What Happens To Trump’s National Emergency Next Will Set Up A Political Battle
More than 50 senators have backed a Senate vote to reject President Trump's national emergency for his demand to build a border wall between America and Mexico. This means Trump will likely use his veto power for the first time since he became president, setting up a political battle between the executive and legislative branches.
While the Democratic Party's opposition to Trump's border wall demand is well-known at this point, some people may be surprised to see 12 Senate Republicans join the blue party in voting to block Trump's national emergency. Those Republicans are Susan Collins, Rand Paul, Mike Lee, Lamar Alexander, Mitt Romney, Pat Toomey, Rob Portman, Lisa Murkowski, Jerry Moran, Roger Wicker, Roy Blunt, and Marco Rubio, according to Vox.
As CNN noted on Thursday, such a Senate vote against a president's declaration is considered "a defeat," meaning that Trump will most probably have to use veto power. So, what happens now? According to The Constitution Daily, the resolution will now head toward Trump's desk. At that point, Trump will have to either sign the measure or leave it unsigned for 10 days, according to the website. The Constitution gives the president the power to veto this resolution and explain his rationale under Article 1, Section 7.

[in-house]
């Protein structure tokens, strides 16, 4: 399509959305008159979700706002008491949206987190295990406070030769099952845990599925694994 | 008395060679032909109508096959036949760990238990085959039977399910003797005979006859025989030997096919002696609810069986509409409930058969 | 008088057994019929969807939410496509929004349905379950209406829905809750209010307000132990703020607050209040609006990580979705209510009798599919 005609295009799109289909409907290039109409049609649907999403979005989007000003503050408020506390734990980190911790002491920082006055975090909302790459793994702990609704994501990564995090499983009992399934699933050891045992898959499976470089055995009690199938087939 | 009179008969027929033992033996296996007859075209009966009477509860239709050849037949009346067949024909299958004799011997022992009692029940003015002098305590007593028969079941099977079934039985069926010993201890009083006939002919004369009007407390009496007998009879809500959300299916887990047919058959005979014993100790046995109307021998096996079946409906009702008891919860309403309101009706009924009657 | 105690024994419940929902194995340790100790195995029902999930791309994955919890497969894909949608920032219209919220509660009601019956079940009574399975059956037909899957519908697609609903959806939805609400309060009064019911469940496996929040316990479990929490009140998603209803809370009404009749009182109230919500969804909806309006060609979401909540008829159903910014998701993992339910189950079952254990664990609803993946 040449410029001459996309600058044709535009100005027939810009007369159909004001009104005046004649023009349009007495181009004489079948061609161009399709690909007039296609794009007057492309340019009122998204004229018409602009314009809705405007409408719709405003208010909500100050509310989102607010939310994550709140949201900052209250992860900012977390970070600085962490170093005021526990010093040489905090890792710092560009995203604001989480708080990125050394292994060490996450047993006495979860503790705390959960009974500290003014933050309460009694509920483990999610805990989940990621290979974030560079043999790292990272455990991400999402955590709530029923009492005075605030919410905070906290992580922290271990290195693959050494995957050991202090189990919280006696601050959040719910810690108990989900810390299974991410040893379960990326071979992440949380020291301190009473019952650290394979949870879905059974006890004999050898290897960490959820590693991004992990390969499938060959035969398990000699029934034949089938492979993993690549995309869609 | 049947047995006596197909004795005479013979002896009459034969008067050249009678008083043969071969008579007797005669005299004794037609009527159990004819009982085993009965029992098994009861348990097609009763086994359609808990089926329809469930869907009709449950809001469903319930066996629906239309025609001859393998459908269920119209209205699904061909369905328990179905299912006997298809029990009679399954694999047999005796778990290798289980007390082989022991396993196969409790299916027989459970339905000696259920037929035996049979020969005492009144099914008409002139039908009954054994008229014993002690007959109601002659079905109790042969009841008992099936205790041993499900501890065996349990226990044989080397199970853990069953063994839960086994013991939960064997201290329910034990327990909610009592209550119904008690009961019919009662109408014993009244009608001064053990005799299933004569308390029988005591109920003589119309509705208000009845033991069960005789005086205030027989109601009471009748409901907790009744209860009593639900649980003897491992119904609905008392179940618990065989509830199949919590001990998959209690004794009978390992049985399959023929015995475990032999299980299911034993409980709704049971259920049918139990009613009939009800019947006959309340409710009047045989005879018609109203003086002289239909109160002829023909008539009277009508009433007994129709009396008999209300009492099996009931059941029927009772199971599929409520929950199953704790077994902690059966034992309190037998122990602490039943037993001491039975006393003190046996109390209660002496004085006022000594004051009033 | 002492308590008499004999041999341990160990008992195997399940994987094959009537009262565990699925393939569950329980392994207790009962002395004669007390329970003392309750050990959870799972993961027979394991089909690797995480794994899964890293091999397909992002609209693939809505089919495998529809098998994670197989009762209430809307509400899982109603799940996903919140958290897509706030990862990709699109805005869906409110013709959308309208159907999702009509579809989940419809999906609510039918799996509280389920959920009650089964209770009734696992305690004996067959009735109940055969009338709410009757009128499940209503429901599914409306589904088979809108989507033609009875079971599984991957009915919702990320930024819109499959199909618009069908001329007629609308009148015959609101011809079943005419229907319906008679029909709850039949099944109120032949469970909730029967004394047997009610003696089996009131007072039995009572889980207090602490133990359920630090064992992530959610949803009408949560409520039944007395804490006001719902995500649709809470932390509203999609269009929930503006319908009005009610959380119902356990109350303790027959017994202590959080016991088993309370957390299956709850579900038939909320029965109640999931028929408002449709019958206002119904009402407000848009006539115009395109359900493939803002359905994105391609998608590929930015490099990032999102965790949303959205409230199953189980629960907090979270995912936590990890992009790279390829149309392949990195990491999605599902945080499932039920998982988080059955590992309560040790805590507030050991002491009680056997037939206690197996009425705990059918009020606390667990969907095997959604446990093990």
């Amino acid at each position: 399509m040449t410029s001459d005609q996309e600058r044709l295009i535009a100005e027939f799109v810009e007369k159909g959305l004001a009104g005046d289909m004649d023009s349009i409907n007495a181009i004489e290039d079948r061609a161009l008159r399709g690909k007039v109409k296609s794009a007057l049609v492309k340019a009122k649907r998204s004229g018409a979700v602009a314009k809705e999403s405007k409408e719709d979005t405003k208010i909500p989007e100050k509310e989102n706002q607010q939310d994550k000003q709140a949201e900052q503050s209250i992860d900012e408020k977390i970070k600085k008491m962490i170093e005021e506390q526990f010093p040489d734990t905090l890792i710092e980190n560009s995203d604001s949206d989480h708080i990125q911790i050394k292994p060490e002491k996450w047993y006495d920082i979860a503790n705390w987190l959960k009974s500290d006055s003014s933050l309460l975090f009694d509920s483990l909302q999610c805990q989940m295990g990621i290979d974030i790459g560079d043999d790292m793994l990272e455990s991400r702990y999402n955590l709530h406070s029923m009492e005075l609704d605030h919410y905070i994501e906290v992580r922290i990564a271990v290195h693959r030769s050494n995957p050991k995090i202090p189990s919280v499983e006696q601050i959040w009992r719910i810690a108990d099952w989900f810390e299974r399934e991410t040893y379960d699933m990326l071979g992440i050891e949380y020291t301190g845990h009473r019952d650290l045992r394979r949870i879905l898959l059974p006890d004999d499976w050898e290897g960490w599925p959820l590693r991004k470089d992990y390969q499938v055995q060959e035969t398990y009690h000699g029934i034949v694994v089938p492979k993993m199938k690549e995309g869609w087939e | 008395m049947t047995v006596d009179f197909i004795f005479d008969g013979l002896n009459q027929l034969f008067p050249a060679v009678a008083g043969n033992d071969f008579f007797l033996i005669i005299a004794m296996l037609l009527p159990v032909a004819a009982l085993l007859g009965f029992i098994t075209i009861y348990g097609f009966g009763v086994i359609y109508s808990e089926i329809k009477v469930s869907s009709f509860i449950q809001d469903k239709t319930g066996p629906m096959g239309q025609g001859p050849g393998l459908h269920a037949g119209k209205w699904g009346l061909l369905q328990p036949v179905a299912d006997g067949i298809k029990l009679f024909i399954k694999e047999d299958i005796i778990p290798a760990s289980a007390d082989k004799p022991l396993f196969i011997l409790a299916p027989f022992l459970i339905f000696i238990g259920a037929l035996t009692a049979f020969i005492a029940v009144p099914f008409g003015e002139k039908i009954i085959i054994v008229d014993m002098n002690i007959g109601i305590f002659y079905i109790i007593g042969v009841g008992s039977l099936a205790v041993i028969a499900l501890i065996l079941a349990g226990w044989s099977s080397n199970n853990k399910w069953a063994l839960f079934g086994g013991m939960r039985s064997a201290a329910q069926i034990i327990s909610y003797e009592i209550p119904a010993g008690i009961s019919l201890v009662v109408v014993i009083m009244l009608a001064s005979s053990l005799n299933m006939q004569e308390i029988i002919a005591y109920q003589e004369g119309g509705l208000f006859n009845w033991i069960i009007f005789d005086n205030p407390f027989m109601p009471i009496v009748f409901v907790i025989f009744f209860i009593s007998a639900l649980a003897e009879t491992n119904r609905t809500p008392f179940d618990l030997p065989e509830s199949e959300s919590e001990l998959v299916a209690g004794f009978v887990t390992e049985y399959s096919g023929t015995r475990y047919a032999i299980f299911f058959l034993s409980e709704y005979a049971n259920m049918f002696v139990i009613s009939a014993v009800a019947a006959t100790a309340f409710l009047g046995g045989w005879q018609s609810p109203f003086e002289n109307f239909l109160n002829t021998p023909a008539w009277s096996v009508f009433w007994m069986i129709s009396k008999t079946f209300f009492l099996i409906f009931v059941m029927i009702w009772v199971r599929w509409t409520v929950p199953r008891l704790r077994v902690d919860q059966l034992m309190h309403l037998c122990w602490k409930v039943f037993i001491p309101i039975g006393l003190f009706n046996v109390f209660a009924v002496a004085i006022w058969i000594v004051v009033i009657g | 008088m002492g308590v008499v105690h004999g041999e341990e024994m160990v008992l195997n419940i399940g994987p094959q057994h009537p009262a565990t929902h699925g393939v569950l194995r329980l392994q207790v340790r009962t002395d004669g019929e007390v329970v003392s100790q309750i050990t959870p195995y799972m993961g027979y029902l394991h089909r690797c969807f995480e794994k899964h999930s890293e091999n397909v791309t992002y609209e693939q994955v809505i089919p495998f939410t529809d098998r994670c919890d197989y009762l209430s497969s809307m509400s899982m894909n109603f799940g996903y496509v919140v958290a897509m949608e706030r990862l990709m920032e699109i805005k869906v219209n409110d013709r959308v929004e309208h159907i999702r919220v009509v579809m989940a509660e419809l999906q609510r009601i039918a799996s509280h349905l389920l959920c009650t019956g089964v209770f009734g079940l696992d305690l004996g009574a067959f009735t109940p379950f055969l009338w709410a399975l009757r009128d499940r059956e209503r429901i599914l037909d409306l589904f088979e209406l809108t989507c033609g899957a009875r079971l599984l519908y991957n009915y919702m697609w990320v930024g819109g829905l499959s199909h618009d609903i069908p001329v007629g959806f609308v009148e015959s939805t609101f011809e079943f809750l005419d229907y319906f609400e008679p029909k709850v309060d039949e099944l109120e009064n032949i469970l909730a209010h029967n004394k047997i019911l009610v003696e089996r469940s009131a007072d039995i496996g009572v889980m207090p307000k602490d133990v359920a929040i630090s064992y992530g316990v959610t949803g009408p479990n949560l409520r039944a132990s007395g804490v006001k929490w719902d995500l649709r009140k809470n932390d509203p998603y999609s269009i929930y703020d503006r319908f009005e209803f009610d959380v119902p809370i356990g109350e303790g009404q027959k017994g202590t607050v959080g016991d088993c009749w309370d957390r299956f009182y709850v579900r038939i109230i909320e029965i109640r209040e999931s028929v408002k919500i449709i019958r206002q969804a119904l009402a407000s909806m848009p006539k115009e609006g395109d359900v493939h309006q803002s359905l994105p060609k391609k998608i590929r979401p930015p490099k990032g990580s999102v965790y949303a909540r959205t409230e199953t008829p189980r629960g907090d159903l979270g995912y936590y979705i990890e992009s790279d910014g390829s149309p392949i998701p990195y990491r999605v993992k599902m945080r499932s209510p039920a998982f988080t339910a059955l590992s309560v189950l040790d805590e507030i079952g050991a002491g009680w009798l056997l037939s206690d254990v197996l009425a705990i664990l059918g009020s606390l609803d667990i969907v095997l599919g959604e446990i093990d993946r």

Because Trump's national emergency declaration is a complicated subject, it's worth checking out that specific clause The Constitution Daily mentioned in order to understand how exactly it works.
According to that clause, "Every order, resolution, or vote to which the concurrence of the Senate and House of representatives may be necessary (except on a question of Adjournment) shall be presented to the President of the United States; and before the same shall take effect, shall be approved by him, or being disapproved by him, shall be re-passed by two thirds of the Senate and House of representatives, according to the rules and limitations prescribed in the case of a bill."
With Thursday's development, Trump can either sign the measure or veto it. If he decides to veto it, which is most likely to occur, he has two kinds of veto power he can exercise as an American president, as The Constitution Daily reports. One type is a "direct veto," which takes place when the president rejects the resolution and returns it to Congress with an explanation. The other type of veto is a "pocket veto"; if Trump doesn't sign the resolution back during the 10 days he's given and Congress adjourns, the measure doesn't pass. For now, though, it's not known what direction Trump will take for the Senate resolution.
The Thursday Senate vote may not surprise some readers. In the past, a few Senate GOP members have been clear about their opposition to Trump's national emergency declaration.
In mid-February, one of those Republicans, Sen. Collins, said in a press statement, "Such a declaration would undermine the role of Congress and the appropriations process; it’s just not good policy." Collins added that "it also sets a bad precedent for future Presidents — both Democratic and Republican — who might seek to use this same maneuver to circumvent Congress to advance their policy goals."